#### 1. Introduction

Today’s world is a vast network of global communication. Technology has improved the way in which human beings communicate and transfer information. Although a number of different technical developments have contributed to this improvement, it can be argued that the technology of wireless communications has had a greater impact on modern communications than any other single technology. Wireless industry is the subject of various research works for different applications [1, 2]. The use of satellite systems is one way to achieve wireless communication [3]. In these systems as in all wireless systems, it is very important to achieve very compact and low-cost components. To reach these goals, the choice of the technology is very important. Wireless devices have clearly benefited from the utilization of integrated circuits in many ways, most notably their size and thus portability. The objective of this work is to fabricate compact filters for suppression of intermodulation products in satellite receivers.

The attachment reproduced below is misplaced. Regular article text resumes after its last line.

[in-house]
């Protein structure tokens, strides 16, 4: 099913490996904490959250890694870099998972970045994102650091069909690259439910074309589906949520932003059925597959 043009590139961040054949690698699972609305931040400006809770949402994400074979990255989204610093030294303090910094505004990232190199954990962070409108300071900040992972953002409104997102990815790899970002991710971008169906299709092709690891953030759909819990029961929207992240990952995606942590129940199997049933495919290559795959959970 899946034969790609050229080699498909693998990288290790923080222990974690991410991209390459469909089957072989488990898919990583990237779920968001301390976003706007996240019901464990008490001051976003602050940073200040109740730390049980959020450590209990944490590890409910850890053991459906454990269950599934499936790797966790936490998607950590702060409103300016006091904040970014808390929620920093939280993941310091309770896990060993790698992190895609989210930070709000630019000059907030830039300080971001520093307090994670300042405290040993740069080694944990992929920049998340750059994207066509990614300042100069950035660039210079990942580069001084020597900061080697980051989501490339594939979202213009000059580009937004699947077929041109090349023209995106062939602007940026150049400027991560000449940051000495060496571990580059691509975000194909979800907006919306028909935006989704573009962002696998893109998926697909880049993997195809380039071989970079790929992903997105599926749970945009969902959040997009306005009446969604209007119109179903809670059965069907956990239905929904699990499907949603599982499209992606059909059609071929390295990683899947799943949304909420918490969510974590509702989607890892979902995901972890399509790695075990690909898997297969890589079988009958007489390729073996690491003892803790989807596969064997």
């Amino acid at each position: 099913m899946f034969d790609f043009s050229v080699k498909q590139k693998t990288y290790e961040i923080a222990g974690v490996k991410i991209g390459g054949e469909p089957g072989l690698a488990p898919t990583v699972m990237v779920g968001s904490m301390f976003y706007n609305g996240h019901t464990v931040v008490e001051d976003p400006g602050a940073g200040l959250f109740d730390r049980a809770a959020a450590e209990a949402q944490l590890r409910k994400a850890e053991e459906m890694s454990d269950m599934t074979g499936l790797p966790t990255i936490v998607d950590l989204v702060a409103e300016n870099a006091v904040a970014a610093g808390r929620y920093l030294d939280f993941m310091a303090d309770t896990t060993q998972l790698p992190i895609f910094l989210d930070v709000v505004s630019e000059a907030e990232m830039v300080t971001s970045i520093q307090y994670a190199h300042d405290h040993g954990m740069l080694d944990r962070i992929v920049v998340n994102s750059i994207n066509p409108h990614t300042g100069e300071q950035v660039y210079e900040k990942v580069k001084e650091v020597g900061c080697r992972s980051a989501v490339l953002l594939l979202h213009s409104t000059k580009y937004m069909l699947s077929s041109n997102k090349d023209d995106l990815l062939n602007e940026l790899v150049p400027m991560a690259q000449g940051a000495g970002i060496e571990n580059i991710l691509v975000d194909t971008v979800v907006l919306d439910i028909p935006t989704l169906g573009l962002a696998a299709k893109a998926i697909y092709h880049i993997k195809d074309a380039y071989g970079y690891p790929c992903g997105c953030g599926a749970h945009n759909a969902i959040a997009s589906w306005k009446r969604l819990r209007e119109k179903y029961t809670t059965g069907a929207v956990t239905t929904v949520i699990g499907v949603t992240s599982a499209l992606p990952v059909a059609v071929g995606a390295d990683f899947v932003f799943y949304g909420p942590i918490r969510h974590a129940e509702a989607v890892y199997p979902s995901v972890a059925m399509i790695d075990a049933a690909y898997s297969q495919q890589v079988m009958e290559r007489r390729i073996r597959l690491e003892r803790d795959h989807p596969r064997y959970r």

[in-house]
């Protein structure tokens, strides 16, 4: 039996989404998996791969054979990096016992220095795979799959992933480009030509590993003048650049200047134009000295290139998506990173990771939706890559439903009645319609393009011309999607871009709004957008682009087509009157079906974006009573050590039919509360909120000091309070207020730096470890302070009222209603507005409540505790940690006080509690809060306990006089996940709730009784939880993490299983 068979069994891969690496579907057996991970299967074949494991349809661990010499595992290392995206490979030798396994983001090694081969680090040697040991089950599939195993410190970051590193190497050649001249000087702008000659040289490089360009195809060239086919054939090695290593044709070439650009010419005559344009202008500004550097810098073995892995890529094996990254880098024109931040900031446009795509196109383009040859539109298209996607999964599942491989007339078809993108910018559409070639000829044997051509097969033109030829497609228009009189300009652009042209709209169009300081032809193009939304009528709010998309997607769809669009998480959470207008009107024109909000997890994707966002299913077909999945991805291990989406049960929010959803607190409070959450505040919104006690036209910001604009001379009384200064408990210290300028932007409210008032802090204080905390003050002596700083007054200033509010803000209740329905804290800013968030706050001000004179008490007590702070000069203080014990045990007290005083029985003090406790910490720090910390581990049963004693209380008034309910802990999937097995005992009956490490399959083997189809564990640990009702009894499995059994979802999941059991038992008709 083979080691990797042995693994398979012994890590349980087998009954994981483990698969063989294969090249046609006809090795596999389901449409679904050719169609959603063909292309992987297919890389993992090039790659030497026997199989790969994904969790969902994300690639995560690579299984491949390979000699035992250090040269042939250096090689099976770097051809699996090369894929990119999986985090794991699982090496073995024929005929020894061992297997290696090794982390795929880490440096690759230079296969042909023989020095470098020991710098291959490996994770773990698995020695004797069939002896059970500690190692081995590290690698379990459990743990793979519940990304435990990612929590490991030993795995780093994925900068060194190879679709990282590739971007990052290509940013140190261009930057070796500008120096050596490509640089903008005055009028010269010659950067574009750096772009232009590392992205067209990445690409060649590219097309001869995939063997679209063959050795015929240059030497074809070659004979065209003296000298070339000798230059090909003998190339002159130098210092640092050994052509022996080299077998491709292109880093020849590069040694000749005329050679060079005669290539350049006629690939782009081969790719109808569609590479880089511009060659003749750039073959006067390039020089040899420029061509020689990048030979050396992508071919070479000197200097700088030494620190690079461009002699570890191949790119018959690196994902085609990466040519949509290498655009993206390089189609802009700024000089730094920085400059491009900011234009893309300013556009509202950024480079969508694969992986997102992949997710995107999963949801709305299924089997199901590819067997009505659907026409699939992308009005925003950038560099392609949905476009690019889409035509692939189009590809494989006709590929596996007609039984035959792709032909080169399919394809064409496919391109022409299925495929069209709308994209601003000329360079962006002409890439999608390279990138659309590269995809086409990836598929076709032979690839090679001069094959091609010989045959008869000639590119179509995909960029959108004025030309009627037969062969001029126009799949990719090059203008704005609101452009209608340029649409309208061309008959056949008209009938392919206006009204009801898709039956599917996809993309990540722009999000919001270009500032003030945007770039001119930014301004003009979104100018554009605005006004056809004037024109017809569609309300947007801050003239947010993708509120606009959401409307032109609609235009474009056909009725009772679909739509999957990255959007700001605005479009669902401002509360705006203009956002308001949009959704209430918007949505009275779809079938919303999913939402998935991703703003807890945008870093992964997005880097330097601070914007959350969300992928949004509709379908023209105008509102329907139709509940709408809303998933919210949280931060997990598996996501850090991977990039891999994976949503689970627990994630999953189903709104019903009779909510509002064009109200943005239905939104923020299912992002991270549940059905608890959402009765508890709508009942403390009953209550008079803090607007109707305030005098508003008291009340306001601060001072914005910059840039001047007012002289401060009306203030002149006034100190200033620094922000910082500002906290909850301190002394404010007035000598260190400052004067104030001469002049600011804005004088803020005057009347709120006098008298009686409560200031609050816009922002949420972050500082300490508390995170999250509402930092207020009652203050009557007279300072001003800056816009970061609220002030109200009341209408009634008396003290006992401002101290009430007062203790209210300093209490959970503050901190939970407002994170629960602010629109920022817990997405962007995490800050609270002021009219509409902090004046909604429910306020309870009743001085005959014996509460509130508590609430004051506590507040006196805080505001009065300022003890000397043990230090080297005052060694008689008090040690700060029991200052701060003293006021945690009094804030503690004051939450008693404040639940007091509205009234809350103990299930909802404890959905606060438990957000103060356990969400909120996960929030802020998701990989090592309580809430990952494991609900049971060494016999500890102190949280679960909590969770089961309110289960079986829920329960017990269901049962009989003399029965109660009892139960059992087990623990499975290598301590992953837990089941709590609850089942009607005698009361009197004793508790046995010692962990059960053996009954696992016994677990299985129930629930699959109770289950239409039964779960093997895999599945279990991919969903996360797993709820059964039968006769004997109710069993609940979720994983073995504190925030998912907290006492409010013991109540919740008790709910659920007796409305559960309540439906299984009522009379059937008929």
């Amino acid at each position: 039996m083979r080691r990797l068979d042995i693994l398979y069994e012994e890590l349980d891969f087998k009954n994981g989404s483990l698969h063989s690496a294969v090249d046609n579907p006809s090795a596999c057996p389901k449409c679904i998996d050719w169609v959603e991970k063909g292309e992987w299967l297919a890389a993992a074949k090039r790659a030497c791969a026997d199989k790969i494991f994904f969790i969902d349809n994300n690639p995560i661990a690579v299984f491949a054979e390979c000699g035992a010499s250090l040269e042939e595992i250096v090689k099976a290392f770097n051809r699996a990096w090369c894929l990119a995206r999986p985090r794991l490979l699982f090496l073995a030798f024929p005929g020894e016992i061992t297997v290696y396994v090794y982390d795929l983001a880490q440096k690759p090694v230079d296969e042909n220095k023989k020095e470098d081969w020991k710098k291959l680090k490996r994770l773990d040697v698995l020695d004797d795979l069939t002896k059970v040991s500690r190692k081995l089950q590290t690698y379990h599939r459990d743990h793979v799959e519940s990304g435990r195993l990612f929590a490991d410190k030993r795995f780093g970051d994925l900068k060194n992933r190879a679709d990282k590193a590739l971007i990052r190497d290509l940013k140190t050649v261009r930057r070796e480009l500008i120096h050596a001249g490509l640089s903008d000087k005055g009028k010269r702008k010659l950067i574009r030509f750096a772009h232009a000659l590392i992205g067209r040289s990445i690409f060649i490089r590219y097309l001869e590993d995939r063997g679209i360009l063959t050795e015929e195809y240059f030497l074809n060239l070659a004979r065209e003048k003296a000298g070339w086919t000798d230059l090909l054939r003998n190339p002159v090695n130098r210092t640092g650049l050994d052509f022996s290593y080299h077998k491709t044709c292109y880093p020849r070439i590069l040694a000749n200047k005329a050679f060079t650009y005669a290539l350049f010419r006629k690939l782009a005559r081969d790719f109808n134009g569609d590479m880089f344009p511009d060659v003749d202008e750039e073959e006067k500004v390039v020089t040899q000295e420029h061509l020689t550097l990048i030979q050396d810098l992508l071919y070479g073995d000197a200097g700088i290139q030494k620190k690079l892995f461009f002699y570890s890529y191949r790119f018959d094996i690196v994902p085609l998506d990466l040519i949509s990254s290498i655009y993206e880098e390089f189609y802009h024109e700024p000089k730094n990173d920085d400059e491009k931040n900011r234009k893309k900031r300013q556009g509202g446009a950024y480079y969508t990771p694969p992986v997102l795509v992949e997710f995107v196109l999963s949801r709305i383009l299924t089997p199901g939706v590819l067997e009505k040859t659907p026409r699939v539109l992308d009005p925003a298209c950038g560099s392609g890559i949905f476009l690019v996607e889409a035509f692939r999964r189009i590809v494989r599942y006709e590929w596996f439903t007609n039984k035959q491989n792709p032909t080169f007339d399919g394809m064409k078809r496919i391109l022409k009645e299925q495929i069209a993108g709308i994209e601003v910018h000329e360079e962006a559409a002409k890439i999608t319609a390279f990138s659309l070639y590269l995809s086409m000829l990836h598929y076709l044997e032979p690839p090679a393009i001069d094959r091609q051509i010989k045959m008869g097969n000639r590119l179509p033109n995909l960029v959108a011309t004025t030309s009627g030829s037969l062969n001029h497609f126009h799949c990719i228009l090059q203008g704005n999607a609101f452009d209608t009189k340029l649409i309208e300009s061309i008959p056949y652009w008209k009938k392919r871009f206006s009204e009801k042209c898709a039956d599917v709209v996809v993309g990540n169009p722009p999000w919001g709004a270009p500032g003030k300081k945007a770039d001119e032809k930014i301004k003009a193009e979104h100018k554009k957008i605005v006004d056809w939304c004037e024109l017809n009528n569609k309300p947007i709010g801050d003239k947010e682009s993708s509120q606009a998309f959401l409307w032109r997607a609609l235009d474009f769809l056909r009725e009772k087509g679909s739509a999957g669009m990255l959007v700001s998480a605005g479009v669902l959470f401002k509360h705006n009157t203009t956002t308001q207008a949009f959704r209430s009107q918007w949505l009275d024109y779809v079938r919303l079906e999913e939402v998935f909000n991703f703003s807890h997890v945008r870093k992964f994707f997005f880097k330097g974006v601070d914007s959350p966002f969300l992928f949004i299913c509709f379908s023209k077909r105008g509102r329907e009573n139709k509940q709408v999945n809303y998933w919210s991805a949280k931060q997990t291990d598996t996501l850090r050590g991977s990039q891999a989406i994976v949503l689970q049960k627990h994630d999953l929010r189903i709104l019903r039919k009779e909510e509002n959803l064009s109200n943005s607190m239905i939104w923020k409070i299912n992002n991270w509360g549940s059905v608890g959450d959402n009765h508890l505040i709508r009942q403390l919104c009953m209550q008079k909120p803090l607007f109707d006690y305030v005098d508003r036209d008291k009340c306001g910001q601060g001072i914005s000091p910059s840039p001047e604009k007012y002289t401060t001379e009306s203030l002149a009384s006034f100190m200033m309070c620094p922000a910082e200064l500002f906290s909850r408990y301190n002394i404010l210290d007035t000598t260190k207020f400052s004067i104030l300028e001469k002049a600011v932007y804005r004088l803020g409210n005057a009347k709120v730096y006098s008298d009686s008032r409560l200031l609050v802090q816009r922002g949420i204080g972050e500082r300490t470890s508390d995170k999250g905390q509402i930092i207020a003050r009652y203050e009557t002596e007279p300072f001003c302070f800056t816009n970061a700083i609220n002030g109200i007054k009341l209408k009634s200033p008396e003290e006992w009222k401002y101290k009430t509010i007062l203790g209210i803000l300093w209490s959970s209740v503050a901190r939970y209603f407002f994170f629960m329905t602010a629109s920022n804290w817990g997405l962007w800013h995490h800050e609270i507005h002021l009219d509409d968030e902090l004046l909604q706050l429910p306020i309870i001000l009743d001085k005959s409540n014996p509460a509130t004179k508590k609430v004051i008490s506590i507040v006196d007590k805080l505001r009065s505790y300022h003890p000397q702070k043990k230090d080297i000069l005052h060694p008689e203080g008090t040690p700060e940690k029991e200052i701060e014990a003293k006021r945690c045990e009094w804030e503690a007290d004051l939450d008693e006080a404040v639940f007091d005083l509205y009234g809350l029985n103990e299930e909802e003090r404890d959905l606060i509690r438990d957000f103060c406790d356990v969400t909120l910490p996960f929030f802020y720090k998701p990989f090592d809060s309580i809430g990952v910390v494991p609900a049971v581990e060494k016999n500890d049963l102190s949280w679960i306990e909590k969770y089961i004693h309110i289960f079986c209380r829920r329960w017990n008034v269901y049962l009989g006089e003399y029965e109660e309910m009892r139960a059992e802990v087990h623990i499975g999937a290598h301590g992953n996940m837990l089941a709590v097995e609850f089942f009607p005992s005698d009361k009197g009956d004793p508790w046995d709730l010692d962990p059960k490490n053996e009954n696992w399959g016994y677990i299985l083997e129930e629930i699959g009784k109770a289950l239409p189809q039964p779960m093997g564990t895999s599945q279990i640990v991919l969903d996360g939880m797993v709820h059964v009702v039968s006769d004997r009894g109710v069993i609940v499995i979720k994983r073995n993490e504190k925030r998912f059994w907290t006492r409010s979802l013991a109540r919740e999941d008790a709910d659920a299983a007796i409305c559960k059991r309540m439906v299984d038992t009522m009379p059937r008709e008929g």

Planar circuits are very good candidate in terms of size and cost. But at high frequencies, they suffer from important dielectric and radiation losses. Micromachining [4–8] consists of etching a substrate to form cavities and waveguides. These formed elements could be used to design filters in volumetric [9, 10] or in planar topologies [11, 12]. The micromachining process associated with cavity assembly allows the resolution of planar circuit problems and thus working at higher frequencies [12] which also means better rates of transmission of the system. In this case, the circuit is deposited on a thin dielectric BCB layer [11–13] which is newly used in spatial applications and needs to be tested for compatibility.